Recent Comments
Stephen Evans
Sounds wonderful - congratulations!
Monday, 18 October 2021 21:50
Monika Schott PhD
Thanks Stephen. I'm quite happy with it. ?
Tuesday, 19 October 2021 07:27
Rosy Cole
What an achievement, Moni, to have created something vibrant out of the lives of a tucked away community whose love and labour mig... Read More
Friday, 22 October 2021 15:05
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4 Comments

To be the poet, and the poem


Giving comes easy to some. It’s a natural extension of who they are and it seems to flow from inside of them, without any thought to the act of giving. They simply give and expect nothing in return.

It’s genuine. Authentic. Comes in the weave of ebbing crescendo, gliding in humbly and unassumingly as its own poetry.

So many give: family and friends that are family, lend a hand in the home and garden, organise lunch dates, extend gifts for no reason. Friends spreading good humour that radiates a smile and jigs a giggle, gifting joy without trying or realising.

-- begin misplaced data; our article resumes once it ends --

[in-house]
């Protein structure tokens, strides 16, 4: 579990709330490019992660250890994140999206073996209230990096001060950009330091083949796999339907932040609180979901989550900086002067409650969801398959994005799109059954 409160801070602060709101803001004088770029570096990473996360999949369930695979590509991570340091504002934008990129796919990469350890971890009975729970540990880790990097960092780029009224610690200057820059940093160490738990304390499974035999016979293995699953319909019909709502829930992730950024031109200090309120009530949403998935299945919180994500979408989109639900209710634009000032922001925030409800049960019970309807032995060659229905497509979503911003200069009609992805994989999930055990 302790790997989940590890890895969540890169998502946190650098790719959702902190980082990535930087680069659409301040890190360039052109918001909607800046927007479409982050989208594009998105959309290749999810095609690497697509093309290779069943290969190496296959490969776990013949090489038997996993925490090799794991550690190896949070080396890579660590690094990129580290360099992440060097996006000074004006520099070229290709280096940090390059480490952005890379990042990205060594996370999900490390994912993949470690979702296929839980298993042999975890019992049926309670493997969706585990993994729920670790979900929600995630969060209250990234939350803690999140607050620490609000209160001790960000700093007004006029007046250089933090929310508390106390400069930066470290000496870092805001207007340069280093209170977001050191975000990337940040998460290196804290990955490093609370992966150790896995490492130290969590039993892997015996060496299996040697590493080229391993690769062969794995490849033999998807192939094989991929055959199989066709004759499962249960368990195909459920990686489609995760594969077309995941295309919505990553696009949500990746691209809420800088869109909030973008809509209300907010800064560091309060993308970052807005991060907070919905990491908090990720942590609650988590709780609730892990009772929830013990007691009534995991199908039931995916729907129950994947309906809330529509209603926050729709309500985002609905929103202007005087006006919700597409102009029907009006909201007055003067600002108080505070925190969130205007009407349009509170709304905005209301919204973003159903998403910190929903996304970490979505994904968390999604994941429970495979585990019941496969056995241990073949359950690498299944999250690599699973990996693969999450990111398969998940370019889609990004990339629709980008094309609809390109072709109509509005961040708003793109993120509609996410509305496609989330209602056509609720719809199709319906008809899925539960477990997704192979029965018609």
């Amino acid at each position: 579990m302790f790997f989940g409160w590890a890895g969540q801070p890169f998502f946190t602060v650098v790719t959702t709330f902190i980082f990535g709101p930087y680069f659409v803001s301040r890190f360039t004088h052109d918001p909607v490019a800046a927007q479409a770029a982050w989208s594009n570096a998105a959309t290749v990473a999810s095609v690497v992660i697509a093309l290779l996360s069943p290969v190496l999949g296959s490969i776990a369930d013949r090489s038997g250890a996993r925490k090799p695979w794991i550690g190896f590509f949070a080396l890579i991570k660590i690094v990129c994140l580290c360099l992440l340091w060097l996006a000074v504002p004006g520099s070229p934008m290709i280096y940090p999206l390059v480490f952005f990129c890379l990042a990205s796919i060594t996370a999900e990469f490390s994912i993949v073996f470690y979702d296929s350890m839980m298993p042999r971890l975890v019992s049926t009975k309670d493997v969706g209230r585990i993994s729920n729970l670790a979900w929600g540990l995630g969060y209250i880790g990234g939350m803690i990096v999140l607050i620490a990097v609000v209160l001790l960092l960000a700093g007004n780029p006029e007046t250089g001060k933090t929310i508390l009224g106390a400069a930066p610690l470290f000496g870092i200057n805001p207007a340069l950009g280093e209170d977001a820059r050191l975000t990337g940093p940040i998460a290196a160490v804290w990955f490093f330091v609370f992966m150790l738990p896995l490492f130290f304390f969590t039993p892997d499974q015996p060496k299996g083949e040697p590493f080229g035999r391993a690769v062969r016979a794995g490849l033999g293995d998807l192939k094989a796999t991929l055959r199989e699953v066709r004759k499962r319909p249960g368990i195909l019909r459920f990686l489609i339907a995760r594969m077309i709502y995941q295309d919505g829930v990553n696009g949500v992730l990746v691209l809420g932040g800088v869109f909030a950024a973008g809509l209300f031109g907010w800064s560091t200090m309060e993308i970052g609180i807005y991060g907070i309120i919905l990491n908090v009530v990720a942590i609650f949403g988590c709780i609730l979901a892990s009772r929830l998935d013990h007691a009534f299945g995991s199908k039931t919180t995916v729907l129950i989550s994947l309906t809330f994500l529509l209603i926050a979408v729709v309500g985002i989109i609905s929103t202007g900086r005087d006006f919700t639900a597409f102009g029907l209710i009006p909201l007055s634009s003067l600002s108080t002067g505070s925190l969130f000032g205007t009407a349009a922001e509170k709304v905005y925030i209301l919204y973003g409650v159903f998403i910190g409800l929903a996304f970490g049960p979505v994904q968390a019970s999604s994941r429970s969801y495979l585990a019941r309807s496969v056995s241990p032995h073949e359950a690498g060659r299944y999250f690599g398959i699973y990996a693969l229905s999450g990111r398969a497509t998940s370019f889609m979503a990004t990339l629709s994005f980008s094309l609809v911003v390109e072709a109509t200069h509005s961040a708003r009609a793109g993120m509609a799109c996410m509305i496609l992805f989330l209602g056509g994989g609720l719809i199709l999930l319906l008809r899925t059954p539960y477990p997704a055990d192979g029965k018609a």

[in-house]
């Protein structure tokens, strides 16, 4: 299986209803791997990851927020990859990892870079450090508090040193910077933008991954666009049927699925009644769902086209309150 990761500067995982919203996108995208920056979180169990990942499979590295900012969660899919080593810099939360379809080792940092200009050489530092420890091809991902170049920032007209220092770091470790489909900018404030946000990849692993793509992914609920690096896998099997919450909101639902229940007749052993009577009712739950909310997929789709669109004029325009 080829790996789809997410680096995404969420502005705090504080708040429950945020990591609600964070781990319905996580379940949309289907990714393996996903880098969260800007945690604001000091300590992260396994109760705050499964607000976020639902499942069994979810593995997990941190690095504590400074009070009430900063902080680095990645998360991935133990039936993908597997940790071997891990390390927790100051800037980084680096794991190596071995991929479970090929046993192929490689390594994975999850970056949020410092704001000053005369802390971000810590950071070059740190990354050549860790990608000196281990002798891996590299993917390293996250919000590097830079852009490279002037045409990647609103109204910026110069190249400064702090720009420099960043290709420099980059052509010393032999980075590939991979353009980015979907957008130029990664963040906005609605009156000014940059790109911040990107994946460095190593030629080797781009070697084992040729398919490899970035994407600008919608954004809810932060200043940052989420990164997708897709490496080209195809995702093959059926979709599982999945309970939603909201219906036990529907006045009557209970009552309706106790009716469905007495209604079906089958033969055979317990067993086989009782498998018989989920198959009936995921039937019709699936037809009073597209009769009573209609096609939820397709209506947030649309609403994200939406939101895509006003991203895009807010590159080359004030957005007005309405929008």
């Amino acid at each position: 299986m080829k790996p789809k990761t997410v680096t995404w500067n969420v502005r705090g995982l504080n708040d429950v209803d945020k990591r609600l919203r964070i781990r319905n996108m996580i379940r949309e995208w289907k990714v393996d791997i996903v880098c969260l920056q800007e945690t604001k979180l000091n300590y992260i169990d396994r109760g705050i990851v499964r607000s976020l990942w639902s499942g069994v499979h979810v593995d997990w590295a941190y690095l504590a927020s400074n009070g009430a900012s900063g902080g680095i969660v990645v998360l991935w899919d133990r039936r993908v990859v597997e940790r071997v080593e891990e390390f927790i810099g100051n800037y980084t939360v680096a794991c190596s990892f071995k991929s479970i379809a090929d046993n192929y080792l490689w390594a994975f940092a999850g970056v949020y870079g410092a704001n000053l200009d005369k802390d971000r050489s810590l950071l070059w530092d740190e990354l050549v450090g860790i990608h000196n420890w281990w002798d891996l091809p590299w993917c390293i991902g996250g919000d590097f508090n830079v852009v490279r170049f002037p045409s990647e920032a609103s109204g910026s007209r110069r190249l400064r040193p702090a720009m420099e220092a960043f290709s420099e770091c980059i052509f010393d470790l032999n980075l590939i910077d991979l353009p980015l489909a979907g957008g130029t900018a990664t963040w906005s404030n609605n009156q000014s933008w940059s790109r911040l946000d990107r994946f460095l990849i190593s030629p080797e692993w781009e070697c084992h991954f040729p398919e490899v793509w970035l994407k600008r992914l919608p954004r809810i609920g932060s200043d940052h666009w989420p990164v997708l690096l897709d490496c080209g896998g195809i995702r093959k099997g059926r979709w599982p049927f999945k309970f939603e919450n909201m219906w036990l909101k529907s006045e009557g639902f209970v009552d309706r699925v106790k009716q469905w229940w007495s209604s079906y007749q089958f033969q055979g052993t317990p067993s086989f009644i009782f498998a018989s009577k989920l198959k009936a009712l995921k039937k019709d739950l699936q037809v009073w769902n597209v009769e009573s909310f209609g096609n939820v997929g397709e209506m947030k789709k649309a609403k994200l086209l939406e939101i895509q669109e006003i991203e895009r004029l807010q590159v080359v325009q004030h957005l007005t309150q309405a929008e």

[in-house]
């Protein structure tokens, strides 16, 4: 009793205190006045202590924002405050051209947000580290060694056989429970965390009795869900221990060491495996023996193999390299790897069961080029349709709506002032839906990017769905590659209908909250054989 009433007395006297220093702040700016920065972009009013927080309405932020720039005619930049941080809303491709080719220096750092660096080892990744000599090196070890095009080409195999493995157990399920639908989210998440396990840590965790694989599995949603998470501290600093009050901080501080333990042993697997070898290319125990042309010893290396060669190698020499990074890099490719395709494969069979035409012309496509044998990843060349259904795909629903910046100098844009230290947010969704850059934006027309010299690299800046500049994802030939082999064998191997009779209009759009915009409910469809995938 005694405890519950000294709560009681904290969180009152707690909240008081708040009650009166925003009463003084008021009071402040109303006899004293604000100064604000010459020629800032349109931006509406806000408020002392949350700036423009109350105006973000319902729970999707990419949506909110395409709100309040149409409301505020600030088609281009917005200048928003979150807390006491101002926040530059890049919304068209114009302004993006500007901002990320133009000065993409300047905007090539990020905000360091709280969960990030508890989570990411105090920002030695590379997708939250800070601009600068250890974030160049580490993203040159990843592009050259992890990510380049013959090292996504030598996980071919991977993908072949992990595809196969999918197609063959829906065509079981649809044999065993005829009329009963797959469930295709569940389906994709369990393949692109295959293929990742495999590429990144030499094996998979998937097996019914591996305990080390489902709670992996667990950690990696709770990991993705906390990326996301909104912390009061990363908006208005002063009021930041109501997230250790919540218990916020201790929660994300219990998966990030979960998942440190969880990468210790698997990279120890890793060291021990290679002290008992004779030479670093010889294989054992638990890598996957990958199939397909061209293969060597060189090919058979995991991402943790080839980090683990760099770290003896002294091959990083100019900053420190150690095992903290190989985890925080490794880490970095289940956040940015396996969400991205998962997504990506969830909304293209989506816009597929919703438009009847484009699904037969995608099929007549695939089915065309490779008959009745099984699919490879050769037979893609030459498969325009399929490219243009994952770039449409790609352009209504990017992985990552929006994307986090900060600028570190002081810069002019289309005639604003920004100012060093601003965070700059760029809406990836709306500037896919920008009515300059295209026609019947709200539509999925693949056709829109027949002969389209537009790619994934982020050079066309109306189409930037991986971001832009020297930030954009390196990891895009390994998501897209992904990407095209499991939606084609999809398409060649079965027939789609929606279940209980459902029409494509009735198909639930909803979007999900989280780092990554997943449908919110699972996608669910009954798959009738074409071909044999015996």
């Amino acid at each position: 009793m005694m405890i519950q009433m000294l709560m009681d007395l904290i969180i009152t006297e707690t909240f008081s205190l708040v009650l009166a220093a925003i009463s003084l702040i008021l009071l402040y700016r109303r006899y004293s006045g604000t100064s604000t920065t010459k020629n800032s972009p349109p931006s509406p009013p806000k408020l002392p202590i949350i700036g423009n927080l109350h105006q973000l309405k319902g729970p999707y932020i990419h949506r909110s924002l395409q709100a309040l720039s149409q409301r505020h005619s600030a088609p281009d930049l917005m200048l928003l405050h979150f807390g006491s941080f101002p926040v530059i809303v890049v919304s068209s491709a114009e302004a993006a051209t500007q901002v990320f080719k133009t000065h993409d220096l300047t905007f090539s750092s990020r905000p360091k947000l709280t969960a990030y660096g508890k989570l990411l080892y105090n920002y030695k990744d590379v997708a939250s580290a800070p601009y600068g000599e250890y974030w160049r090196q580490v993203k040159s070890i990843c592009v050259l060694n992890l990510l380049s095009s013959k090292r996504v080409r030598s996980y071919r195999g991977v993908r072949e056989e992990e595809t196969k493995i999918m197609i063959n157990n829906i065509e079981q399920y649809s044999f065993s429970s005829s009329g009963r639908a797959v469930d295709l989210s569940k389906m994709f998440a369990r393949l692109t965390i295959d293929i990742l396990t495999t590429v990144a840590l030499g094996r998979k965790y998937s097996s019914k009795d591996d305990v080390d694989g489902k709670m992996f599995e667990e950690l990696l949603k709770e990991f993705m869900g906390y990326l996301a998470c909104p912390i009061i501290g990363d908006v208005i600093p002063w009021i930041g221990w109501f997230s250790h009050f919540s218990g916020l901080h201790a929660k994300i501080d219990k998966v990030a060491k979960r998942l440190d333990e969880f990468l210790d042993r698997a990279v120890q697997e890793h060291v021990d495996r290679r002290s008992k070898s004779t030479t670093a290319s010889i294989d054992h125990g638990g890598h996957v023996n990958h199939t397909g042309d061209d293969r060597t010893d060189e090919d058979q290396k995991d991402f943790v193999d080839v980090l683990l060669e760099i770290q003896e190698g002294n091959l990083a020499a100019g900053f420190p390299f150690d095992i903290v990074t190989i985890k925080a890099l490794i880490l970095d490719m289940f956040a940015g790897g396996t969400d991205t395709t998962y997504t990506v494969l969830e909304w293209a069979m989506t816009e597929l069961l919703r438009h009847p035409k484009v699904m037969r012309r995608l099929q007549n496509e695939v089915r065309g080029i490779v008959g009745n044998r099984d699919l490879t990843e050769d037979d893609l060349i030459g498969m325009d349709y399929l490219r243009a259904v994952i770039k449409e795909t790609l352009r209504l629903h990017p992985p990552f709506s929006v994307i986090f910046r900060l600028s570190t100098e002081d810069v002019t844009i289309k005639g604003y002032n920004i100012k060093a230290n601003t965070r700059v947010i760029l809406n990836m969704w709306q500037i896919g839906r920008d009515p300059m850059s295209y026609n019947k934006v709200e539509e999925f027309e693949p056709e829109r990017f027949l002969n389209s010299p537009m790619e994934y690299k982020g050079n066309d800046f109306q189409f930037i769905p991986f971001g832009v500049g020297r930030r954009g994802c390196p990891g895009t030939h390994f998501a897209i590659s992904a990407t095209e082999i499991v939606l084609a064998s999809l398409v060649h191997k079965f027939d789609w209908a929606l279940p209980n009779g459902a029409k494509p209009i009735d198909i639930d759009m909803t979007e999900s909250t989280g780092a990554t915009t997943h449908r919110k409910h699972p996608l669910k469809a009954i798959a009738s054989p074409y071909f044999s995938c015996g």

Giving a road bike to encourage a new cycling path; a chunky musk candle, just because; and flamingo treasures for a bountiful home is a sincerity doubled: the giving of gift, and the giving of thoughtfulness to a love of the gracious pink birds.

Joy and wealth in giving and receiving is not so much in material riches or possessions, but more in esteemed care and compassion. There’s no wish for praise, pride or recognition, no ego at all. It’s not forced and comes of pure heart, without emptying of self, as an unconscious and authentic wave of life. A poetry of life.

The giver is the creator, the poet offering their poetry to any in need. Assisting and helping to protect and empower the vulnerable and those without, those disadvantaged or perishing in poverty, where any inequality exists. The world would not be without such charitable beings.

Givers give with kindness and consideration. Bestowing, bequeathing and honouring in the grace of the most silent and wealthiest of philanthropists … the snow leopard shimmying at dusk.

The local vet and nurses dote on our pooch battling terminal cancer, changing her bandages every second day. In a jungle-green bordering on jade bandage wrapped around her front legs and top half of her black coat, the little miss prances out as a pretty princess in an assemblage of blue and red love hearts and stars, Christmas trees, baubles and presents. One time, it was a blue stencilled Schnooze emblazoned across her bandage. Today she’s decked in a six-pointed red star atop, as the star she is.